If you are not ready to have children, you need to think about hormonal contraception. When appropriately used, hormonal contraceptives are incredibly effective. However, hormonal contraceptive methods each have their own pros and cons. Before you decide which contraceptive option you prefer, you may want to consider the pros and cons of different hormonal contraceptives.
What Is Hormonal Contraception?
Hormonal contraceptives of any kind — the pill, the patch, the vaginal ring, the implant — all work by delivering a small number of hormones into your body. The hormones include synthetic (or artificial) estrogen and progestin hormones. Your ovaries produce the natural forms of these hormones.
The estrogen and/or progestin in hormonal contraception will prevent your ovaries from releasing an egg. Without an egg, sperm have nothing to fertilize. Depending on the makeup and formulation of the hormones in the particular contraceptive, it can prevent pregnancy by:
- Preventing ovulation, which means your ovaries do not release an egg.
- Thickening the cervical mucus, making it difficult for the sperm to go through the cervix and find an egg.
- Thinning the uterine lining, making it difficult for a fertilized egg to implant itself in the uterus.
- Some combination of the above.
Pros Of Hormonal Contraception
In addition to the convenience of hormonal contraceptives, you may find other benefits of using a hormonal contraceptive. They include:
Reduces Premenstrual Symptoms
Certain hormonal contraceptives can help to alleviate unpleasant premenstrual symptoms. Some women struggle with symptoms like moodiness or physical complaints like cramping or bloating during the week before their period. This is referred to as premenstrual syndrome or premenstrual dysphoric disorder, which is an extreme form of premenstrual syndrome. The use of hormonal contraceptives may alleviate these uncomfortable symptoms.
Lighter Or No Periods
With many hormonal contraceptives, such as birth control pills, patches or vaginal rings or progestin-based IUDs like Mirena and Kyleena, you will likely experience lighter and shorter periods. Some women have no periods at all after a few months of using a hormonal contraceptive. They can also help to alleviate painful menstrual cramps for many patients.
Interruption Of Intercourse
Once you are certain you are not pregnant, you can begin using hormonal contraceptives at any time. If you begin using them within the first five days of your period, you do not need additional contraceptives. However, if you begin using them more than five days after your period started, you need to abstain from sex or use another form of contraceptive protection for seven days.
With hormonal contraceptives, you can engage in intercourse without interrupting it for purposes of preventing pregnancy.
May Reduce Risks Of Cancer
Research shows that using hormonal contraceptives may decrease your risk of endometrial and ovarian cancer. These contraceptives may also provide some protection from noncancerous growths. These benefits may be offset somewhat by the possible increased risk of breast cancer, although the risk of breast cancer due to birth control use is likely very low.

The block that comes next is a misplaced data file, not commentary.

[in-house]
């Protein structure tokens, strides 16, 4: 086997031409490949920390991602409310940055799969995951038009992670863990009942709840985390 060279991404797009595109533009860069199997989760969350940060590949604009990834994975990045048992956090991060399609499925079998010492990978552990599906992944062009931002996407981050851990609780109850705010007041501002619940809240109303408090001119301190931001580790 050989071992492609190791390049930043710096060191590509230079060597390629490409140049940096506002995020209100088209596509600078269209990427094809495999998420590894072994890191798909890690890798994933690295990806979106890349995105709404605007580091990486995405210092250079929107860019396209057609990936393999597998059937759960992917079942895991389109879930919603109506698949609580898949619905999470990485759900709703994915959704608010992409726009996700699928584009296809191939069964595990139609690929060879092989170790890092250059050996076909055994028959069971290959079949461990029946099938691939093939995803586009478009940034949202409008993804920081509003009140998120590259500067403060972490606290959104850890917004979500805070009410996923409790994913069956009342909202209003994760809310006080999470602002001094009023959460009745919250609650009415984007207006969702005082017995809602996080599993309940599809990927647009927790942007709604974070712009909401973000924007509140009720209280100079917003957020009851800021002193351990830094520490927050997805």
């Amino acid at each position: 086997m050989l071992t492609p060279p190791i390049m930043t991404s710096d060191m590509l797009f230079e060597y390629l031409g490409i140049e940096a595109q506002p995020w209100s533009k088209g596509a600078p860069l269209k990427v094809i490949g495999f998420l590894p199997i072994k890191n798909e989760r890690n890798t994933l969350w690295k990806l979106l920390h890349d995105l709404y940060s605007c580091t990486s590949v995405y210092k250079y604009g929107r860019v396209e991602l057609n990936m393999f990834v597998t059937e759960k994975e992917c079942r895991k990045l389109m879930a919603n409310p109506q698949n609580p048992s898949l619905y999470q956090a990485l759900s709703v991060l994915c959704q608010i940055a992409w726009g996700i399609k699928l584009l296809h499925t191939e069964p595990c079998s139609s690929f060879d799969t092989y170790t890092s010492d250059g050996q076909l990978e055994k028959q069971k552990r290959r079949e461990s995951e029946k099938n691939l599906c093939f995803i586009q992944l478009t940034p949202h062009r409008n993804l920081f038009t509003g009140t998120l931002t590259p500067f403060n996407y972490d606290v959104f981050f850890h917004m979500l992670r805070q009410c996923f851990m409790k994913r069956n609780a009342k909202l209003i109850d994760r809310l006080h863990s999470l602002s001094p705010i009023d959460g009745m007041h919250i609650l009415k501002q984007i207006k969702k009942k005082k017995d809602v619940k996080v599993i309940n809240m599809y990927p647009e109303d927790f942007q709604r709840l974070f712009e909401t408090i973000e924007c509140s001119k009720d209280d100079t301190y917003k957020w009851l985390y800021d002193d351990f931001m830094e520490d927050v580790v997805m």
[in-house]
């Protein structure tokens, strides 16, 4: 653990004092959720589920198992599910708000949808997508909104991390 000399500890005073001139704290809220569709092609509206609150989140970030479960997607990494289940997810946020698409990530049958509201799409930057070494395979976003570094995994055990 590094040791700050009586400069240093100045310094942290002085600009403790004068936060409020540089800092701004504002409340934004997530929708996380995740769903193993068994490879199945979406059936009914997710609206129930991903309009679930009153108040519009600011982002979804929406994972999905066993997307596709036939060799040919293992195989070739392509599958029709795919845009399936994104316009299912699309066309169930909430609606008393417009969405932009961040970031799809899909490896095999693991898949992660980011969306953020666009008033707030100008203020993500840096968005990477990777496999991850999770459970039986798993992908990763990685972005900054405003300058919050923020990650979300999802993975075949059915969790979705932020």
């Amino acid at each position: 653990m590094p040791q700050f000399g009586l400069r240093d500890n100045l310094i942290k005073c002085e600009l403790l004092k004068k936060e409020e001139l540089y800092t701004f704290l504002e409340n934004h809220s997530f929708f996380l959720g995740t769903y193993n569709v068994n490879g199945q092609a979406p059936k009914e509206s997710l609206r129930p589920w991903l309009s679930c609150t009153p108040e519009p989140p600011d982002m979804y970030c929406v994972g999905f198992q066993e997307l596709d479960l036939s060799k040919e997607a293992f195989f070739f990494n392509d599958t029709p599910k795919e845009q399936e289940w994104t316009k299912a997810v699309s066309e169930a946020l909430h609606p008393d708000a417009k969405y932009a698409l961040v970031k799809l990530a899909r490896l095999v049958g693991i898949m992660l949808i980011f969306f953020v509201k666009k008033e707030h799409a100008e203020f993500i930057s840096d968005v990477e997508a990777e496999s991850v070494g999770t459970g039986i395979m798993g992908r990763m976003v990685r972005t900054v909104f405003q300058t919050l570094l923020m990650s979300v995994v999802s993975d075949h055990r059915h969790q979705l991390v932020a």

Effective Methods Of Birth Control
Hormonal contraceptives are the most effective form of birth control, second only to abstention. Their effectiveness depends entirely on their proper use. For example, the Nexplanon hormonal implant is over 99% effective in preventing pregnancy for three years once it is implanted– the woman never has to do anything else. However, the birth control pill loses its effectiveness significantly if the woman forgets to take a pill for a single day.
Cons Of Hormonal Contraception
Certain hormonal contraceptives may not be appropriate for women with certain health conditions. Those include heart disease, high blood pressure, deep vein thrombosis and/or pulmonary embolism, tumors or breast cancer, abnormal vaginal bleeding, liver or kidney problems, along with others. It is very important to discuss this with your health care provider before beginning hormonal contraception. Your health care provider may want to conduct additional testing before prescribing you a hormonal contraceptive.
Does Not Protect Against STDs
Hormonal contraceptives do not protect against STDs. If you plan to have sex with multiple partners, you need to use a condom for protection against STDs.
Possible Side Effects Can Be Associated
Hormonal contraceptives can cause side effects in some women. They may interfere with certain prescription medications and dietary supplements. They can also cause moodiness, breast tenderness, weight gain, and acne. However, some women report an improved mood and an improved complexion while using hormonal contraceptives. The side effects seem to be unique for each woman.
If the side effects are too severe, your health care provider may recommend that you switch brands or use another form of hormonal contraception.
Hormonal Contraceptives Depend On Proper Use For Optimum Effectiveness
The effectiveness of the hormonal contraceptive depends entirely on proper use. For the pill, that means the woman must take it every day. The patch must be replaced every week. For the ring, the woman must replace it every month. The effectiveness of those devices is impaired by human error. Other forms of hormonal contraceptives, like Nexplanon and IUDs, are longer lasting without the woman having to do much of anything to remain protected against pregnancy.
Talk With Raleigh Gynecology And Wellness About Hormonal Contraception
The women’s health experts at Raleigh Gynecology and Wellness are available to discuss the various types of hormonal contraception with you and answer any of your questions about their safety and effectiveness based on your health profile. Contact them today to schedule an appointment.